An interactive database that tracks in-person visits to more than 100,000 schools in the United States to estimate whether a school is closed and engaged in distance learning is presented in Nature Human Behaviour. The findings show that schools with more students from ethnic or racial minorities or lower-income households, and schools with below-average test marks, were more likely to have been exposed to distance learning.
Although school closures are necessary to prevent the spread of SARS-CoV-2, they have important consequences for children’s development, with previous research indicating that children are learning less through distance learning. However, little is known about the socioeconomic, geographic, and demographic characteristics of students exposed to distance learning.
Zachary Parolin and Emma Lee developed the U.S. School Closure & Distance Learning Database, which uses anonymized mobile phone data to track in-person visits to more than 100,000 US schools from kindergarten through grade 12 from January 2019 to December 2020. They then combined these data with school-level indicators to analyse the make-up of a school’s student body.
The authors found that from September to December 2020, closures were more common in schools with the following factors: lower third-grade math scores; a higher share of students from racial or ethnic minorities; and a higher share of students who had experienced homelessness, were eligible for free/reduced school lunches, or had limited English proficiency. When considering race and ethnicity, the authors found that in October 2020, 35% of white students were exposed to distance learning, compared to 52% of Black students, 60% of Hispanic students, and 65% of Asian students. The authors also found that schools recording the lowest third-grade math scores were around 15 percentage points more likely to be closed than schools with average test scores.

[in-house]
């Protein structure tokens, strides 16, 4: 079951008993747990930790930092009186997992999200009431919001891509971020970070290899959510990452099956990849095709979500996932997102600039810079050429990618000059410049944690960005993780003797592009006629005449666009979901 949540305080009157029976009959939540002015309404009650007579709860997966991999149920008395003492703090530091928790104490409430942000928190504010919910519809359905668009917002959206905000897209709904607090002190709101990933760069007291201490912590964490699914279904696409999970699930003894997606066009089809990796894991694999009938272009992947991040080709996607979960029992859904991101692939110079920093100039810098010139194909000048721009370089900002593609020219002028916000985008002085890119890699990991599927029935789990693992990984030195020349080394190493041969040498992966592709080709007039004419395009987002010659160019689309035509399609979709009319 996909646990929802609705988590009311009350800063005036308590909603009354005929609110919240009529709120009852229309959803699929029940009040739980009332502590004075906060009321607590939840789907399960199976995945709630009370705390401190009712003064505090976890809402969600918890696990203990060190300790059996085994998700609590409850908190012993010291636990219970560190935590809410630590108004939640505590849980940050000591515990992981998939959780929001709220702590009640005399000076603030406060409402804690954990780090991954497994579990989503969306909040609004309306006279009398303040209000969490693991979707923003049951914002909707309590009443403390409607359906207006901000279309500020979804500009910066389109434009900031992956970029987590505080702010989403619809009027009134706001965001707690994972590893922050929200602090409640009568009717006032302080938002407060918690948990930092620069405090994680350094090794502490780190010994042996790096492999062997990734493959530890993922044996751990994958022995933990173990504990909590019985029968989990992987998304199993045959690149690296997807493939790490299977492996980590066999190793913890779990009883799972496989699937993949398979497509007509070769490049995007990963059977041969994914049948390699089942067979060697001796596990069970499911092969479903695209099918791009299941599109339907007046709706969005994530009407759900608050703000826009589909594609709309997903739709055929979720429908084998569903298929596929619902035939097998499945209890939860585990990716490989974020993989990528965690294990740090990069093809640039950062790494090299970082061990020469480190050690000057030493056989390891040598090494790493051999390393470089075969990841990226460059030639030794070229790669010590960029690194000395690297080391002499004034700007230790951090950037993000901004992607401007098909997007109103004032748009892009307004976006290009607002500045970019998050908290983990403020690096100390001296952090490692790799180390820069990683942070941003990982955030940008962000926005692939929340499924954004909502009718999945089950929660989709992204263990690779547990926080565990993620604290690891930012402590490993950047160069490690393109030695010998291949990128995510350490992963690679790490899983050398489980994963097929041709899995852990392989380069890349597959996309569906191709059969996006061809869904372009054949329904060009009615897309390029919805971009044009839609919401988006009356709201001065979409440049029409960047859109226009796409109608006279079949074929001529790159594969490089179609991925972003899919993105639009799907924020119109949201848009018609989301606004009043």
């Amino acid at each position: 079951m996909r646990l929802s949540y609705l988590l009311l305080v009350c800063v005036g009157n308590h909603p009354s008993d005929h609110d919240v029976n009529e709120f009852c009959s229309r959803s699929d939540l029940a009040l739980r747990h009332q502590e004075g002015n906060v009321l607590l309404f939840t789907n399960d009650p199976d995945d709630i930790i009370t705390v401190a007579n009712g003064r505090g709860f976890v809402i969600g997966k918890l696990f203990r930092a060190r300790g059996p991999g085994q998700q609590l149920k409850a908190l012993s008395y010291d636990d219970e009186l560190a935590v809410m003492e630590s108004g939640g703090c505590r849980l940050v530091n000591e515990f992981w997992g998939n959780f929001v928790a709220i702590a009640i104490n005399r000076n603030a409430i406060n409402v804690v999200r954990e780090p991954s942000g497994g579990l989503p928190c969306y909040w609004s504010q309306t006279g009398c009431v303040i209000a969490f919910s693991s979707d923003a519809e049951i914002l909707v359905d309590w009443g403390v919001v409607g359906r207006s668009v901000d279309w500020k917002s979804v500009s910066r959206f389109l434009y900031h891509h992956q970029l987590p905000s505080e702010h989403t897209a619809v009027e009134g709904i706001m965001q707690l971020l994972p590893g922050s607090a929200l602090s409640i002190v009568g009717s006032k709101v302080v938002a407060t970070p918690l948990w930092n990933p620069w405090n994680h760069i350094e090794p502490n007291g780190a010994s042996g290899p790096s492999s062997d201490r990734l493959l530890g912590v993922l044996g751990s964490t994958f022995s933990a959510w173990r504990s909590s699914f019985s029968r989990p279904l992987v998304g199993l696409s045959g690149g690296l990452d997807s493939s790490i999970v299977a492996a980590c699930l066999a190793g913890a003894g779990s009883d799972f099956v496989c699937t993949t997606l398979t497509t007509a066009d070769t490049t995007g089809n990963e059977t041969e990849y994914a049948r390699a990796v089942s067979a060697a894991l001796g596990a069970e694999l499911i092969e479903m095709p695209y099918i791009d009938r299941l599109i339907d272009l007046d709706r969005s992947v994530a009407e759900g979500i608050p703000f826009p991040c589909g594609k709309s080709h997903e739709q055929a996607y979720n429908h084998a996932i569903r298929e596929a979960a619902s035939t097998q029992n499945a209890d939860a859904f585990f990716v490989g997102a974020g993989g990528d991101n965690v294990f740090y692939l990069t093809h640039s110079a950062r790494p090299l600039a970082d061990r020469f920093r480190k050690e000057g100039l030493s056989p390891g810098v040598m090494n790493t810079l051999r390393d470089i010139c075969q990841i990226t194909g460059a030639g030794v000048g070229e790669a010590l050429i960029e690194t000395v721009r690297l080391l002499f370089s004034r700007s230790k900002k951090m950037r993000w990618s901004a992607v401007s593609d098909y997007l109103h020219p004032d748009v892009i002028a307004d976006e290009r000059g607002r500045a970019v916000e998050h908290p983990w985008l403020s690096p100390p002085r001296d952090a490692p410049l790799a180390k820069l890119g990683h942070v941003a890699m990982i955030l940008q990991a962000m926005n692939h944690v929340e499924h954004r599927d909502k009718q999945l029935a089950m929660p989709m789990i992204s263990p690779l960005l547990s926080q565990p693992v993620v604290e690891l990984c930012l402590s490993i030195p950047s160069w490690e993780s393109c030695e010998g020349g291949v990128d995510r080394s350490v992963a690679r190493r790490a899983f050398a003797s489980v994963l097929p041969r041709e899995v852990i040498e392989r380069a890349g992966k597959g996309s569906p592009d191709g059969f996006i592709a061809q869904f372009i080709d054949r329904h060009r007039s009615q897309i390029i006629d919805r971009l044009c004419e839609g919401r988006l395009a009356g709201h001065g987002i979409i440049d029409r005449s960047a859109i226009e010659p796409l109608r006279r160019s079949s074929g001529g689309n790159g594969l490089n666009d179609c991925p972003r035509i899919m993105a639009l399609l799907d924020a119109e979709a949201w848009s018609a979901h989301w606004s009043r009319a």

The authors suggest that school closures are likely to exacerbate existing inequalities within the US educational system. Their database is publically available and will be updated monthly, which could be of use to researchers examining the impact of school closures on education and socioeconomic outcomes.
The paper is available at the following link: https://www.nature.com/articles/s41562-021-01087-8
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